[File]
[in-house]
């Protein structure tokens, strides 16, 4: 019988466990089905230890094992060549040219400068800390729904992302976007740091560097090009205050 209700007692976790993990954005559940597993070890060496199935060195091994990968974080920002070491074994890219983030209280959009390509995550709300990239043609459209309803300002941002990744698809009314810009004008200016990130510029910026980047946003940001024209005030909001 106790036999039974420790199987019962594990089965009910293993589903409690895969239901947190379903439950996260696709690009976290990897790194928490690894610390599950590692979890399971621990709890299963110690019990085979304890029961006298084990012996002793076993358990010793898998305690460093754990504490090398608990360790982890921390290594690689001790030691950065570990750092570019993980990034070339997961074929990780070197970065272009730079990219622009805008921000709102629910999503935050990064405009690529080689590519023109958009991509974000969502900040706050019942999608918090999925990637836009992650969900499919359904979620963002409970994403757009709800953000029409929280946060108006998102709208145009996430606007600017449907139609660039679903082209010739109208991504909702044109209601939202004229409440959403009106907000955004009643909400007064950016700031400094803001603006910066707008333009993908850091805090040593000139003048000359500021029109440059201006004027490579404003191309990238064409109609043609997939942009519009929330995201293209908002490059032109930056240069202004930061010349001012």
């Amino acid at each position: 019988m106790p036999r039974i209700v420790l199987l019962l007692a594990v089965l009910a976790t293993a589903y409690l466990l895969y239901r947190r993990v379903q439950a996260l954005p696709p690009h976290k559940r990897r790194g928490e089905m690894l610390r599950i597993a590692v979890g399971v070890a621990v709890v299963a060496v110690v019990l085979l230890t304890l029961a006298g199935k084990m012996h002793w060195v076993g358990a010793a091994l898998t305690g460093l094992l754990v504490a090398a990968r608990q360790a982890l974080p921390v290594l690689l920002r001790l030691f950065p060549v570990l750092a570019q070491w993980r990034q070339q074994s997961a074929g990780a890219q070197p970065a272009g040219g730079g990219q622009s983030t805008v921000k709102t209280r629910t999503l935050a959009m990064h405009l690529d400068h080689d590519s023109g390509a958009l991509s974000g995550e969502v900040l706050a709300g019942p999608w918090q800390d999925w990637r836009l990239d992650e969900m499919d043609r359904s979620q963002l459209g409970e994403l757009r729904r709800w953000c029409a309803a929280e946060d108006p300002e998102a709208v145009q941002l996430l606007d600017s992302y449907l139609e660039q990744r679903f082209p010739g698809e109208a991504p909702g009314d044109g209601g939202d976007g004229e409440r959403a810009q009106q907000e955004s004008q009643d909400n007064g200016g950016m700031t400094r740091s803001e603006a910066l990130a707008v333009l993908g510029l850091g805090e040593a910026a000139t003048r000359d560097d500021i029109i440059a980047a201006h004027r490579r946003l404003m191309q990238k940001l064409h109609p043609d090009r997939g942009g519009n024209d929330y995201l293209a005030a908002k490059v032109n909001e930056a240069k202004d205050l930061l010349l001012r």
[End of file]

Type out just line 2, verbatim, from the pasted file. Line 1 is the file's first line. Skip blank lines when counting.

């Protein structure tokens, strides 16, 4: 019988466990089905230890094992060549040219400068800390729904992302976007740091560097090009205050 209700007692976790993990954005559940597993070890060496199935060195091994990968974080920002070491074994890219983030209280959009390509995550709300990239043609459209309803300002941002990744698809009314810009004008200016990130510029910026980047946003940001024209005030909001 106790036999039974420790199987019962594990089965009910293993589903409690895969239901947190379903439950996260696709690009976290990897790194928490690894610390599950590692979890399971621990709890299963110690019990085979304890029961006298084990012996002793076993358990010793898998305690460093754990504490090398608990360790982890921390290594690689001790030691950065570990750092570019993980990034070339997961074929990780070197970065272009730079990219622009805008921000709102629910999503935050990064405009690529080689590519023109958009991509974000969502900040706050019942999608918090999925990637836009992650969900499919359904979620963002409970994403757009709800953000029409929280946060108006998102709208145009996430606007600017449907139609660039679903082209010739109208991504909702044109209601939202004229409440959403009106907000955004009643909400007064950016700031400094803001603006910066707008333009993908850091805090040593000139003048000359500021029109440059201006004027490579404003191309990238064409109609043609997939942009519009929330995201293209908002490059032109930056240069202004930061010349001012």